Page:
Surgical procedures still fill people with fear even today- imagine what they must have felt back in the day, before the invention of anesthesia, when surgery looked like something straight out of a horror movie. Today a surgeon’s greatest value is precision but that wasn’t always the case. Back then speed mattered a great deal more – the faster the surgeon was, the less pain the patient felt and the less likely they were to bleed out.
So what was surgery like in the 19th century? Sterilization and disinfection were unknown concepts, just like analgesia and anesthesia. Hospitals did exist even then, of course, but doctors performed surgeries anywhere they could, without a second thought – in tents, taverns or in the middle of lecture halls. Before the procedure the surgical assistant tried to get the patient drunk so they’d be dull and numb, then they pressed the patient to the table as hard as they could. Then the surgeon made the incision, clamped the vessels, sawed through the bone and finally closed up the wound.
The fastest doctor in London could carry out this long and complicated procedure in less than 2 and a half minutes. Dr. Robert Liston (1794 -1847) Scottish surgeon was well known for his speed; a skill that earned him the nickname ’the fastest knife’. He was admired by his colleagues as well due to his fantastic mortality rate- only one-tenth of his patients died. Today this seems like a horrible ratio but back then it was considered miraculous. Liston wasn’t hiding his talent – he often performed surgeries in public, in front of crowds. Before the procedure, he often asked the viewers to count the minutes he needed to carry out the surgery out loud.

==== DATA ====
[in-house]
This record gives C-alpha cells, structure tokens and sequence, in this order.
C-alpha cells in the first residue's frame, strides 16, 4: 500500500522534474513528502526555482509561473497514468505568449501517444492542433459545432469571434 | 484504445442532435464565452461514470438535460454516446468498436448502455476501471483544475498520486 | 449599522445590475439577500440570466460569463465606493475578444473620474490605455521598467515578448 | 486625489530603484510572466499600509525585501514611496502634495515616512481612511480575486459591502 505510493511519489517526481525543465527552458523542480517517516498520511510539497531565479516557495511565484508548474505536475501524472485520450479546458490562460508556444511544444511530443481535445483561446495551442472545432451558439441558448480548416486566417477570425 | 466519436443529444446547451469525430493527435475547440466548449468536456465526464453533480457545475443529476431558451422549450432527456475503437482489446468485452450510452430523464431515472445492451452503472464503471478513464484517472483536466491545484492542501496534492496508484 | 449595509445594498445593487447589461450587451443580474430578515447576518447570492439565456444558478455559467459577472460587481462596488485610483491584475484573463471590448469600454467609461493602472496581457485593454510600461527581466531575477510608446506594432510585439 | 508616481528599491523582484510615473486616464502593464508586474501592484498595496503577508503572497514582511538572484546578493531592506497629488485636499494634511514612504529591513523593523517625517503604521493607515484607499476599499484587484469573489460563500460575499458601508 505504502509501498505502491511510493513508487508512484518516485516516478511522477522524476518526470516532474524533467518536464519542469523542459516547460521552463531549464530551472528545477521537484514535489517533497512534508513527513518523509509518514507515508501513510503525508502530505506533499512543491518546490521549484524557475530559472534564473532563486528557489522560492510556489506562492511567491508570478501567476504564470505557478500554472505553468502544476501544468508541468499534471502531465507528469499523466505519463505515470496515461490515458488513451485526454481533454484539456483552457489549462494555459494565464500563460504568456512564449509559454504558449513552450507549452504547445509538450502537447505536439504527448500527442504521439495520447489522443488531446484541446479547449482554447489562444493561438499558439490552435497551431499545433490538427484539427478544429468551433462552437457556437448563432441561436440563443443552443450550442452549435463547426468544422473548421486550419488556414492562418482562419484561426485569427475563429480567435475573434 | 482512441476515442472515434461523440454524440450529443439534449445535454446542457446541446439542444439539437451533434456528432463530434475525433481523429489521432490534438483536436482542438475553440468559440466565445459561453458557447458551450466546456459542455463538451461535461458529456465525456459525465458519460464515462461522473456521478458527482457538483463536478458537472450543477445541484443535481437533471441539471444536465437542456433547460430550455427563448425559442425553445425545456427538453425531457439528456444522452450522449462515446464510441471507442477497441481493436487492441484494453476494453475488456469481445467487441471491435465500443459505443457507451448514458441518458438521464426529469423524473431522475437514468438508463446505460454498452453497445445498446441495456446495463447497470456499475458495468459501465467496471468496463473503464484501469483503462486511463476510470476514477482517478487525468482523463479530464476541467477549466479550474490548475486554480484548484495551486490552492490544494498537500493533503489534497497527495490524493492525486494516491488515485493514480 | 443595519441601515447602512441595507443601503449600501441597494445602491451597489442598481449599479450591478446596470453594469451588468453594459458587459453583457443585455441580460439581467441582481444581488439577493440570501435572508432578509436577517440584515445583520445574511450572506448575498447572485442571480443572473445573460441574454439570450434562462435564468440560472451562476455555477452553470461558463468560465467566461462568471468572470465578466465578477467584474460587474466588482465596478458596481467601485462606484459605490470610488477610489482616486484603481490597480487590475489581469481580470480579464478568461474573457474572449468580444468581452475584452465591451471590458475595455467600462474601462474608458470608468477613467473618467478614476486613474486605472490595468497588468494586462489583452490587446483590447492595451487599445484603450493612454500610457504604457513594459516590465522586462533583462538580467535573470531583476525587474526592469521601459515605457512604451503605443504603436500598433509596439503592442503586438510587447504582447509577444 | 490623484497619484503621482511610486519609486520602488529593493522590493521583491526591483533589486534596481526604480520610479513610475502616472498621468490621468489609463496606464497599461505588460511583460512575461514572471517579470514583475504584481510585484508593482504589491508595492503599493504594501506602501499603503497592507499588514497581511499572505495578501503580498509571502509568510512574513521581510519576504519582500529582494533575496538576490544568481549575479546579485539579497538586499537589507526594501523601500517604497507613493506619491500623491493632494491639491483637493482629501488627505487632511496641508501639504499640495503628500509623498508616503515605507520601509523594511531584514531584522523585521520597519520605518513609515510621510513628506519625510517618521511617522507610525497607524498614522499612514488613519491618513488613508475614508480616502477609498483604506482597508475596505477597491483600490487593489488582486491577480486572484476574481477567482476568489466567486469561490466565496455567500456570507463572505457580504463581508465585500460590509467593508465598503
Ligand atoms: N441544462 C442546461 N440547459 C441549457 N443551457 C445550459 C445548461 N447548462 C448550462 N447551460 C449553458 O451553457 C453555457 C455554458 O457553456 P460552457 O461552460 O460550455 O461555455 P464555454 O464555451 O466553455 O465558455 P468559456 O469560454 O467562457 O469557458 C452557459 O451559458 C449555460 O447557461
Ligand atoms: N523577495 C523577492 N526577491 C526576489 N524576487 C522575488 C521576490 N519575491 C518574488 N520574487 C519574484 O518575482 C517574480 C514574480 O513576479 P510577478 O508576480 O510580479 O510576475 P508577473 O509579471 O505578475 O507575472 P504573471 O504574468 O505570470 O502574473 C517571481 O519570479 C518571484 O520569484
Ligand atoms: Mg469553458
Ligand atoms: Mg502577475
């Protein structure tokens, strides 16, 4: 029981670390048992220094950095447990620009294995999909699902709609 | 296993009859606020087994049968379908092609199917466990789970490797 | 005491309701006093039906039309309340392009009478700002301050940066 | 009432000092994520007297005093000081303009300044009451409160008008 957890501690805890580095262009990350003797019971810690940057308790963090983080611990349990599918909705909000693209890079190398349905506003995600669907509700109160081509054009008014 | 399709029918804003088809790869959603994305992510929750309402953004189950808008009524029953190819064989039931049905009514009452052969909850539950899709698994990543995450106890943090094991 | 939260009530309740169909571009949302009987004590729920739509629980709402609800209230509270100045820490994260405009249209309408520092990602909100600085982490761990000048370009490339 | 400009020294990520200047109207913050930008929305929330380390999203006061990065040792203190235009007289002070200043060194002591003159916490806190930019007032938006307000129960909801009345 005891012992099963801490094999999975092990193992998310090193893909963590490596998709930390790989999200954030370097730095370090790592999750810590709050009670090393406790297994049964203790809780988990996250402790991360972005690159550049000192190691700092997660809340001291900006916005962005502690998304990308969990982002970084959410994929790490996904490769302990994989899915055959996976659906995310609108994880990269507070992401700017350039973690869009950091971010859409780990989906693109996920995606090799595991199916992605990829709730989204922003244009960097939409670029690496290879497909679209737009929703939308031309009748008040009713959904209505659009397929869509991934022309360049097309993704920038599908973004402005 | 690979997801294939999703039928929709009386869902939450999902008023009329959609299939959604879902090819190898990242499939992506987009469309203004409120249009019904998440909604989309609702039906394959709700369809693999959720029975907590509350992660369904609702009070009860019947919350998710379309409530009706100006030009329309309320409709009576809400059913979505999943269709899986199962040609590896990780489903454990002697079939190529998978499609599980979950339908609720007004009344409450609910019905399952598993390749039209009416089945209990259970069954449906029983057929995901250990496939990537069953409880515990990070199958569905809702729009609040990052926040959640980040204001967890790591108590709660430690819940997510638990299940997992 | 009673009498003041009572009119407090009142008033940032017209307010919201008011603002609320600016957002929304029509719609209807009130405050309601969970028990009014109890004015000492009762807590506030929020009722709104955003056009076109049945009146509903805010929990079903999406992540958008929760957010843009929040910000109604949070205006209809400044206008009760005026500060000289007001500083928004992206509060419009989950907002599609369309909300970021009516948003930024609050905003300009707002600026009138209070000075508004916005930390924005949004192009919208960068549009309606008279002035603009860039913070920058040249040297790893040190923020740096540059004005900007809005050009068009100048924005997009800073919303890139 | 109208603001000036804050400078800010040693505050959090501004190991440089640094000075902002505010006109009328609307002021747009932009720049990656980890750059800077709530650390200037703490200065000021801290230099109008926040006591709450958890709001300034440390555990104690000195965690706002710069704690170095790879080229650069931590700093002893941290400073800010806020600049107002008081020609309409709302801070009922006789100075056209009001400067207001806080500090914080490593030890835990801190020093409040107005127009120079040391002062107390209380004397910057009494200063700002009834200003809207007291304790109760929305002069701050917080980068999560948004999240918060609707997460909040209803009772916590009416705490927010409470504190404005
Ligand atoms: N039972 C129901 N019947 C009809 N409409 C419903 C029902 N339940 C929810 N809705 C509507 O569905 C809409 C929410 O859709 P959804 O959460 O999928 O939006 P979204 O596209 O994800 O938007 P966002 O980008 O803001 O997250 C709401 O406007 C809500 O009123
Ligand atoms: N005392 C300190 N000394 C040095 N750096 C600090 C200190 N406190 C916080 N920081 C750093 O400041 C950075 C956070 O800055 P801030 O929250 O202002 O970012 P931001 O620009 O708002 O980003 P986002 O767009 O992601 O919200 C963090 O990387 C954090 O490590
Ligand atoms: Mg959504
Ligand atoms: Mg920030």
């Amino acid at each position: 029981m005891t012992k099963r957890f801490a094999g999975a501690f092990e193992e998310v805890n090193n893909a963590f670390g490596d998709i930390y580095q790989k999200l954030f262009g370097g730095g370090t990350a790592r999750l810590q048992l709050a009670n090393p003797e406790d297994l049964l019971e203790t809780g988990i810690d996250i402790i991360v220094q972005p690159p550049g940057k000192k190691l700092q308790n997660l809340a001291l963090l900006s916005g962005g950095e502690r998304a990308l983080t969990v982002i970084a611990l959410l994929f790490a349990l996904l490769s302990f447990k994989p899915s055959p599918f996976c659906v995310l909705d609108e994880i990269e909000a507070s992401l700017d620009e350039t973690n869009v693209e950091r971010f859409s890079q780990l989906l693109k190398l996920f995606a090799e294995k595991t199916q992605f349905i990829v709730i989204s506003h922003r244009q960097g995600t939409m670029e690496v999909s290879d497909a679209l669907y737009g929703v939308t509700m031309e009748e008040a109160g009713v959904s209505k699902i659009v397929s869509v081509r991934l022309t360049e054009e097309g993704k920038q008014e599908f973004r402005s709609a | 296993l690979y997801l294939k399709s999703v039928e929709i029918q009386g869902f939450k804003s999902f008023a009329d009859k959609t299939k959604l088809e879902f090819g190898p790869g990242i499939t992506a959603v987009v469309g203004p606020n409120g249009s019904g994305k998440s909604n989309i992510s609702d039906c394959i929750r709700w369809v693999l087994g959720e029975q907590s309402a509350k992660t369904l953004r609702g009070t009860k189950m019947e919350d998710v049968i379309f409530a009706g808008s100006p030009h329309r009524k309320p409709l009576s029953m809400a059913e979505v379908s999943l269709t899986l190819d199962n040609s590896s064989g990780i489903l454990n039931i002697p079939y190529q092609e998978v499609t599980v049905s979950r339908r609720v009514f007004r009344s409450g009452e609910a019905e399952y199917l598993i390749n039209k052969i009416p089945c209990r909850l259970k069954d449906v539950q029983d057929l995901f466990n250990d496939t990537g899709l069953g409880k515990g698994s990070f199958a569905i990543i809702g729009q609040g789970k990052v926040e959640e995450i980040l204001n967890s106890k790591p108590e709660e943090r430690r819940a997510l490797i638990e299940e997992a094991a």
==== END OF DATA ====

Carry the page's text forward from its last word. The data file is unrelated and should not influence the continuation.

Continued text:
His speed often came at the expanse of precision though. He sometimes injured previously healthy body parts and he once accidentally removed a patient’s testicles. He is also said to have performed the only surgery that resulted in a 300% mortality rate. During that fateful surgery, he severed his assistant’s finger and accidentally cut the coat of a spectator as well. The viewer, terrified that the knife struck a vital organ, died of shock on the scene; the assistant and the patient both died of sepsis later.
Liston wasn’t only known for his speed though. He was the first to use ether during surgery in 1846 (American dentists had been using ether as an anesthetic before him). The procedure was successful and it became the milestone we consider to be the beginning of anesthesia in Europe. And even though ether -believed to be a miracle drug back then- wasn’t exactly a perfect solution, it was still an important stepping stone to discovering today’s anesthesia.